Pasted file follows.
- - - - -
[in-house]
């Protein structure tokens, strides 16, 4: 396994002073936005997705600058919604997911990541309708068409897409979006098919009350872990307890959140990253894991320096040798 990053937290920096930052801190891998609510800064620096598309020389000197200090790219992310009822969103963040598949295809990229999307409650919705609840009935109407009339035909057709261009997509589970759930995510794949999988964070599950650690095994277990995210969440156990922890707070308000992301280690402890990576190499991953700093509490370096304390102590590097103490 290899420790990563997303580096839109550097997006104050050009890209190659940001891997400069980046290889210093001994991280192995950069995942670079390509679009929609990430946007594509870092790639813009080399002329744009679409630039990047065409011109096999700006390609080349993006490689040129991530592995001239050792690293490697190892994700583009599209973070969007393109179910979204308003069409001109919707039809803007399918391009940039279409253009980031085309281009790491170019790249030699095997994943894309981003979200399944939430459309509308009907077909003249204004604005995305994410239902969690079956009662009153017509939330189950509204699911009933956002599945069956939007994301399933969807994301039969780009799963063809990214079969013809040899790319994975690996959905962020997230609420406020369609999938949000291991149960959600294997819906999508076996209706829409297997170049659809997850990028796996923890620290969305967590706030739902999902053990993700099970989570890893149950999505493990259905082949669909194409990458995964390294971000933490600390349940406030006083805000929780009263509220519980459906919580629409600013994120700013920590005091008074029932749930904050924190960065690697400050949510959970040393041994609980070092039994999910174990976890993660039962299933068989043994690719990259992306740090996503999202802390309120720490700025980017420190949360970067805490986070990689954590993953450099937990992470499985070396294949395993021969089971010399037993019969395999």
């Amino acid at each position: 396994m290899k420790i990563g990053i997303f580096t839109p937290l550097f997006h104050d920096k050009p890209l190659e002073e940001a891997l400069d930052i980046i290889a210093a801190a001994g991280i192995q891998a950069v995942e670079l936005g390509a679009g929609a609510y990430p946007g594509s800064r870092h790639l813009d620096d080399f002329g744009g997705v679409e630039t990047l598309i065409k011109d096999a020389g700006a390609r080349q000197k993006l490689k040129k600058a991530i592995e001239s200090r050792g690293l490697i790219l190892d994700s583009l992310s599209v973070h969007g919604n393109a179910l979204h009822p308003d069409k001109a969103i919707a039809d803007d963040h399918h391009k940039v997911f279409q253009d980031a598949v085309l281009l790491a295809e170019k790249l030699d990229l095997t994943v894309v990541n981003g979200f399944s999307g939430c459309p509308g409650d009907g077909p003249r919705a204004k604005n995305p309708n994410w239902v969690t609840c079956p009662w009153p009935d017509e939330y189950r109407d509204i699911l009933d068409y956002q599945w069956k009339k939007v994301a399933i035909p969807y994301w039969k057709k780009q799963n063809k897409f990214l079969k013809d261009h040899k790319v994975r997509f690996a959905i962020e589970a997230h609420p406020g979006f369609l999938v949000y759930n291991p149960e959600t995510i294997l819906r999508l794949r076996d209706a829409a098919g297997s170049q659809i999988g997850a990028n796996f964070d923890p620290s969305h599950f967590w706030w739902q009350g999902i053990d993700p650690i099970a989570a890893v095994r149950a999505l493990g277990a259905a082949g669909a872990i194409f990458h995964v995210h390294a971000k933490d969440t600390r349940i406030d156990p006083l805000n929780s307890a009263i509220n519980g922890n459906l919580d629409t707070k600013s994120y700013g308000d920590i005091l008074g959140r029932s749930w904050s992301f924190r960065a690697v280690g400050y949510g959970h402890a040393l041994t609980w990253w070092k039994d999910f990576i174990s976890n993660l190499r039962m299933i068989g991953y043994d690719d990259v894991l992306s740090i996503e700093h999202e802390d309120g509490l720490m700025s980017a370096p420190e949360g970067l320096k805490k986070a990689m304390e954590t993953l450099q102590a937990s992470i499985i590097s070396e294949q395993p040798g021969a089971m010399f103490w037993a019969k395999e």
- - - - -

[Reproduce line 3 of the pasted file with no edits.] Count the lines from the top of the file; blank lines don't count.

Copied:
């Amino acid at each position: 396994m290899k420790i990563g990053i997303f580096t839109p937290l550097f997006h104050d920096k050009p890209l190659e002073e940001a891997l400069d930052i980046i290889a210093a801190a001994g991280i192995q891998a950069v995942e670079l936005g390509a679009g929609a609510y990430p946007g594509s800064r870092h790639l813009d620096d080399f002329g744009g997705v679409e630039t990047l598309i065409k011109d096999a020389g700006a390609r080349q000197k993006l490689k040129k600058a991530i592995e001239s200090r050792g690293l490697i790219l190892d994700s583009l992310s599209v973070h969007g919604n393109a179910l979204h009822p308003d069409k001109a969103i919707a039809d803007d963040h399918h391009k940039v997911f279409q253009d980031a598949v085309l281009l790491a295809e170019k790249l030699d990229l095997t994943v894309v990541n981003g979200f399944s999307g939430c459309p509308g409650d009907g077909p003249r919705a204004k604005n995305p309708n994410w239902v969690t609840c079956p009662w009153p009935d017509e939330y189950r109407d509204i699911l009933d068409y956002q599945w069956k009339k939007v994301a399933i035909p969807y994301w039969k057709k780009q799963n063809k897409f990214l079969k013809d261009h040899k790319v994975r997509f690996a959905i962020e589970a997230h609420p406020g979006f369609l999938v949000y759930n291991p149960e959600t995510i294997l819906r999508l794949r076996d209706a829409a098919g297997s170049q659809i999988g997850a990028n796996f964070d923890p620290s969305h599950f967590w706030w739902q009350g999902i053990d993700p650690i099970a989570a890893v095994r149950a999505l493990g277990a259905a082949g669909a872990i194409f990458h995964v995210h390294a971000k933490d969440t600390r349940i406030d156990p006083l805000n929780s307890a009263i509220n519980g922890n459906l919580d629409t707070k600013s994120y700013g308000d920590i005091l008074g959140r029932s749930w904050s992301f924190r960065a690697v280690g400050y949510g959970h402890a040393l041994t609980w990253w070092k039994d999910f990576i174990s976890n993660l190499r039962m299933i068989g991953y043994d690719d990259v894991l992306s740090i996503e700093h999202e802390d309120g509490l720490m700025s980017a370096p420190e949360g970067l320096k805490k986070a990689m304390e954590t993953l450099q102590a937990s992470i499985i590097s070396e294949q395993p040798g021969a089971m010399f103490w037993a019969k395999e």